FIG. 10 is a schematic depicting the reflectance versus wavelength achieved by an all dielectric mirror in accordance with the present invention;
  • [0018]
    FIG. 11 is a schematic depicting the reflectance versus viewing angle of the all dielectric mirror of the present invention; and
  • [0019]
    FIG. 12 is a sectional view of another mirror reflector in accordance with the present invention.
  • DESCRIPTION OF THE PREFERRED EMBODIMENTS
  • [0020]
    Referring now to the drawings and the illustrative embodiments depicted therein, a dental mirror 10 includes a reflector portion 12 adjustably or pivotably mounted to a handle portion 14 (FIG. 1). Reflector portion 12 includes a reflective element 16 disposed at or in a metal casing 18 and is adjustable relative to handle portion 14 to reflect light at a desired angle for viewing by the dentist or oral hygienist using the dental mirror. Reflective element 16 comprises a mirror substrate 20, such as glass, such as, for example, tempered glass, and a reflector coating 22 disposed at a surface of mirror substrate 20. Reflector coating 22 comprises a metallic ruthenium thin film coating, which may be sputter coated or sputter deposited onto a surface of mirror substrate 20 to establish a reflective layer or coating at the substrate. As shown in FIG. 2, reflector coating 22 may be disposed at a front or first surface 20 a of mirror substrate 20 to establish a first surface reflector or alternately, and as shown in FIG. 3, reflector coating 22 may be disposed at a rear or second surface 20 b of mirror substrate 20 to establish a second surface reflector. The metallic ruthenium thin film coating provides a specularly reflective, mirrored reflector coating that is substantially reflective of light incident thereon, as discussed below.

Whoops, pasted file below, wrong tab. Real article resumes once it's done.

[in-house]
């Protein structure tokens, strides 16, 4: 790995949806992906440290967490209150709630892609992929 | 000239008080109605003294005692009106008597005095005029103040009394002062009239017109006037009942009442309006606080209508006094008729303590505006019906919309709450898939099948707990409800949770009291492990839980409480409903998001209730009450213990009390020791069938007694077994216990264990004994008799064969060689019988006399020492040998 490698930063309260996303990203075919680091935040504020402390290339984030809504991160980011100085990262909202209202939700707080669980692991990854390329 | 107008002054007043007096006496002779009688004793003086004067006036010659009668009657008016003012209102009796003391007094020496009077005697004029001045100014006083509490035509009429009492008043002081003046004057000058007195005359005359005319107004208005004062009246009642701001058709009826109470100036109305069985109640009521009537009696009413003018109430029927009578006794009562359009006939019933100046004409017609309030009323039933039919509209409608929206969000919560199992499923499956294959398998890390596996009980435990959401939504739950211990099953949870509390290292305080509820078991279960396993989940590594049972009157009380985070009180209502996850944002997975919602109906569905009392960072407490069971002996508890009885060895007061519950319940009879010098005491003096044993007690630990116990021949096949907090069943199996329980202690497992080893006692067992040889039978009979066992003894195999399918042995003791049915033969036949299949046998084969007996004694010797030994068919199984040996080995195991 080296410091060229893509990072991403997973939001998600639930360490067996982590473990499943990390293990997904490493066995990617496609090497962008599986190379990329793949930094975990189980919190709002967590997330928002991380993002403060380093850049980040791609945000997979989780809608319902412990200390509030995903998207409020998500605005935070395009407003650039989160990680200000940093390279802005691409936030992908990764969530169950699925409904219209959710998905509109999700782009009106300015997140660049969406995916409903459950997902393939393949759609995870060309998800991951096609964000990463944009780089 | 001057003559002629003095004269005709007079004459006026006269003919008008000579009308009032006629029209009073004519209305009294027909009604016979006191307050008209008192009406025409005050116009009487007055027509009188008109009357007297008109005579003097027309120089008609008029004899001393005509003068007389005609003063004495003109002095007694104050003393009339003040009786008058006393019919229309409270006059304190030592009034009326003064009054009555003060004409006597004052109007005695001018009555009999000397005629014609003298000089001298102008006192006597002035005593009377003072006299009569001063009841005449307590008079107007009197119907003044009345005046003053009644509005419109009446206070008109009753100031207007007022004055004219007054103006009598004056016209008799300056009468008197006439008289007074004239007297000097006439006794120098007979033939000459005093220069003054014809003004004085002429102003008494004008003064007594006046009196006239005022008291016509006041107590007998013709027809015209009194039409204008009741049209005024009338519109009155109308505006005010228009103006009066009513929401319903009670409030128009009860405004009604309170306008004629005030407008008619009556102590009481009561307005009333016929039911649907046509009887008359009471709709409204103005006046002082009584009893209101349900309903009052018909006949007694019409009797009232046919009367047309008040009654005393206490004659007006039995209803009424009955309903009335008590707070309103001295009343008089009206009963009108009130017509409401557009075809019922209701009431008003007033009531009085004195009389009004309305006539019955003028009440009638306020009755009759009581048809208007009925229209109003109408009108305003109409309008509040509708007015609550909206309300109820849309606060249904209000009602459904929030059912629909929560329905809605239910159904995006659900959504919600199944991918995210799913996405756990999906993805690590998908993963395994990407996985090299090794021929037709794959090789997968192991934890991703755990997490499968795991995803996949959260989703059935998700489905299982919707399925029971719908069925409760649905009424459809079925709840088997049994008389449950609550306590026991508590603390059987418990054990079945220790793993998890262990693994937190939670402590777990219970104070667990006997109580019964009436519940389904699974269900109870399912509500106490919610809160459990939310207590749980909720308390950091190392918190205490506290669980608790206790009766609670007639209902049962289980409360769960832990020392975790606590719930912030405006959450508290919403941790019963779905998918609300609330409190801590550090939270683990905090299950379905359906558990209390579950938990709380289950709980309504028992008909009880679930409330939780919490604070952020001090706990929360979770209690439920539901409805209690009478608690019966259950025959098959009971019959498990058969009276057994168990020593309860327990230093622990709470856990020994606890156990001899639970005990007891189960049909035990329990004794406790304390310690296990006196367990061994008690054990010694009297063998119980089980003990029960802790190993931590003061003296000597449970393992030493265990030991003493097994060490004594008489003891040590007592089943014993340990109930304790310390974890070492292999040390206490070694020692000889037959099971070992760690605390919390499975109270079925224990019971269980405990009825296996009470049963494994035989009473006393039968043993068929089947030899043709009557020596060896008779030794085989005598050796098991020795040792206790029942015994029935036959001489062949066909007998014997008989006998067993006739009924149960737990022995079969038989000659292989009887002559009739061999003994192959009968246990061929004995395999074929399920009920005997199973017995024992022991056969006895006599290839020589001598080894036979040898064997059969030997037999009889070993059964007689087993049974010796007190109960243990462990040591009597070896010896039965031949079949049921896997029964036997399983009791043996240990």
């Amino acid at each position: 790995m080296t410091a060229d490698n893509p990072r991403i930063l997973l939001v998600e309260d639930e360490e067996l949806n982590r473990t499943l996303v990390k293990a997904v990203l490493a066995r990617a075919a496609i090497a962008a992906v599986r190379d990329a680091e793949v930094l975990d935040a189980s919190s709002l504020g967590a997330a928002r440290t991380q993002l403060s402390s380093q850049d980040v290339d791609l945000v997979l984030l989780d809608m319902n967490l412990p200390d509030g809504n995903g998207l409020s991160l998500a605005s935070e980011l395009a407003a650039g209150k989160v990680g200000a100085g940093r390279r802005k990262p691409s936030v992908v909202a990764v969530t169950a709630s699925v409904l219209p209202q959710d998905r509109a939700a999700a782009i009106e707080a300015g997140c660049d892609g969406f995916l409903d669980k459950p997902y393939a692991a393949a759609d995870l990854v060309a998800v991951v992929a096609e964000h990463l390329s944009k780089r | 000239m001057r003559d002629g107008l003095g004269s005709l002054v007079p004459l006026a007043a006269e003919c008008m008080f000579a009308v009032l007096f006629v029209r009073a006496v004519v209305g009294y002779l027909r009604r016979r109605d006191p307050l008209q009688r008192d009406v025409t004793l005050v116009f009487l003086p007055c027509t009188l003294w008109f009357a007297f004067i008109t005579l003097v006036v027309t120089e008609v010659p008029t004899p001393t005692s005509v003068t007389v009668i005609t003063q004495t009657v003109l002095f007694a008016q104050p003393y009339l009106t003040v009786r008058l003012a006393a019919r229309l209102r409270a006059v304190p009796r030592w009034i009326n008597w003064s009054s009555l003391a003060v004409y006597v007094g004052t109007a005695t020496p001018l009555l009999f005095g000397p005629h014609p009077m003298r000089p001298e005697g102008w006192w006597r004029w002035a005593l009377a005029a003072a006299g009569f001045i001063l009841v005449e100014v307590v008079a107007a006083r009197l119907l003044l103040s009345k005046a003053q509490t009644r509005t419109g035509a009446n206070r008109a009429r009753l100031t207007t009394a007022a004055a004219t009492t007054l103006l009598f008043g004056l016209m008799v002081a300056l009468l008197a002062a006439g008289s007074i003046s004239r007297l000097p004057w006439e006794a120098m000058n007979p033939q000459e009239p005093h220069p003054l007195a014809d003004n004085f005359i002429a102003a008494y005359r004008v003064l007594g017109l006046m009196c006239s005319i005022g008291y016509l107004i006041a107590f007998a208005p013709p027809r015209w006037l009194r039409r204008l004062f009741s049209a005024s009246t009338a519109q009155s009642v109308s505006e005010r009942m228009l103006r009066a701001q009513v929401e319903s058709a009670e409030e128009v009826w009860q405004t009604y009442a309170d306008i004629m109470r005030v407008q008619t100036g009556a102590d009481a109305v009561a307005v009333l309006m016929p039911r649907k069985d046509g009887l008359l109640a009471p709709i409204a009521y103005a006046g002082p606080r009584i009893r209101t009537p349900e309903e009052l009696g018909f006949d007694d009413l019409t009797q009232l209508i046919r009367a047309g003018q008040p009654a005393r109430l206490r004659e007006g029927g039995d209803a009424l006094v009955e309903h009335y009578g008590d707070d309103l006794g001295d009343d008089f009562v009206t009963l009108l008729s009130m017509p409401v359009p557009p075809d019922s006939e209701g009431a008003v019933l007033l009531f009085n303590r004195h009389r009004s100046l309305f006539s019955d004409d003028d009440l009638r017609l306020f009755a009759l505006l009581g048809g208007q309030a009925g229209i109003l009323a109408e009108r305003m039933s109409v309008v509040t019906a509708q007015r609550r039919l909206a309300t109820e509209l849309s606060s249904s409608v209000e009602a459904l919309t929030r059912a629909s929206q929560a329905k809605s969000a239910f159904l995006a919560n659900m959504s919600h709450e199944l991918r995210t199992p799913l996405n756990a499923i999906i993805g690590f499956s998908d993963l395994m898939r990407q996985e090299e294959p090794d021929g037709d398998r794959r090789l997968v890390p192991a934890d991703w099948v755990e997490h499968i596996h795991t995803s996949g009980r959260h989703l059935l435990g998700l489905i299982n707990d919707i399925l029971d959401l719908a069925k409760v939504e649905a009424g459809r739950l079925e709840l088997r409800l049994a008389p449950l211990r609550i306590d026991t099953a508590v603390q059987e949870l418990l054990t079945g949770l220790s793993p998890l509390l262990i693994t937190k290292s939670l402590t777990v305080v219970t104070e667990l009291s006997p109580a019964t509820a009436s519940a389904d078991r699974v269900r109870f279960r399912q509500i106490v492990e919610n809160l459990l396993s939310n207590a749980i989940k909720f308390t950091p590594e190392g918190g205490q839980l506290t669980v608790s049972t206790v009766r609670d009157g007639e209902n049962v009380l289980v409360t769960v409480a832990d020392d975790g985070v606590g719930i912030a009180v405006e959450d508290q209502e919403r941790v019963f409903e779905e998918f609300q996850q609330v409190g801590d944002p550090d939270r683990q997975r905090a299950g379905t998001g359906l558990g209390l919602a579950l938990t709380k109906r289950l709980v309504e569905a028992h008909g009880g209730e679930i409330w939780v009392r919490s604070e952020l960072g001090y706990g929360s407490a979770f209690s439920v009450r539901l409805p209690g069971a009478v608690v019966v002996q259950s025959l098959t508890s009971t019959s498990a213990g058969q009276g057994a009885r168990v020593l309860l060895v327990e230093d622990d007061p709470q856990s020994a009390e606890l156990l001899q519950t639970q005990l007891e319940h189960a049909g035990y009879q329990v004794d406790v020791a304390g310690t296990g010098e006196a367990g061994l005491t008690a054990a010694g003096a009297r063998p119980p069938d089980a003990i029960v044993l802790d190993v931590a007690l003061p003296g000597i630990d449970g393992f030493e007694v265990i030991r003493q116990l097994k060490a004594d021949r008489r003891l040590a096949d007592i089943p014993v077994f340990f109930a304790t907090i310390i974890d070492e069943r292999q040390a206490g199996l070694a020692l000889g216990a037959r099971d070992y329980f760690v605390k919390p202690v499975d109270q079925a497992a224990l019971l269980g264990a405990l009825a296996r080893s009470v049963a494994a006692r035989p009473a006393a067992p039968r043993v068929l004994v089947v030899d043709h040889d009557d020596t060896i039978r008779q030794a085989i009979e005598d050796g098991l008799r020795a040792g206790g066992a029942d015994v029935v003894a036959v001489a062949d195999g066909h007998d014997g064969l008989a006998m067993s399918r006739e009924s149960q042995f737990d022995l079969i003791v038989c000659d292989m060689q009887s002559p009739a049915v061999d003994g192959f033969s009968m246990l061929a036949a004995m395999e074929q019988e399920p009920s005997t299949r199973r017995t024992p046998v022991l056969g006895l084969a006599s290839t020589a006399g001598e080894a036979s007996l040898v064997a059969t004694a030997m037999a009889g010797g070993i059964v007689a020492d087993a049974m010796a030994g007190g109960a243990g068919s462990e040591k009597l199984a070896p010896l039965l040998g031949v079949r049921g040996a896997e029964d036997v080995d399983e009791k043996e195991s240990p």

• [0021]
    The ruthenium reflector coating 22 has surprisingly been found to provide sufficient reflectance and high performance and durability to the mirror reflector. Such a ruthenium reflector coating thus provides a reflector that provides high reflectivity of light incident thereon, while providing a reduced cost to the mirror reflector as compared to conventional mirror reflectors having a rhodium reflector coating. For example, the ruthenium coating has been found to provide a specular reflectivity of about 70 percent to about 73 percent reflectivity of light incident thereon (as measured by SAE J964a). Although slightly lower than the reflectivity typically achieved by rhodium (which is about 75-76 percent or thereabouts), the ruthenium coating provides sufficient reflectivity for its intended purpose. However, in order to achieve the desired or appropriate reflectance, the substrate and/or any adhesion layer (such as discussed below) and/or the ruthenium coating itself are preferably substantially smooth and not micro-rough.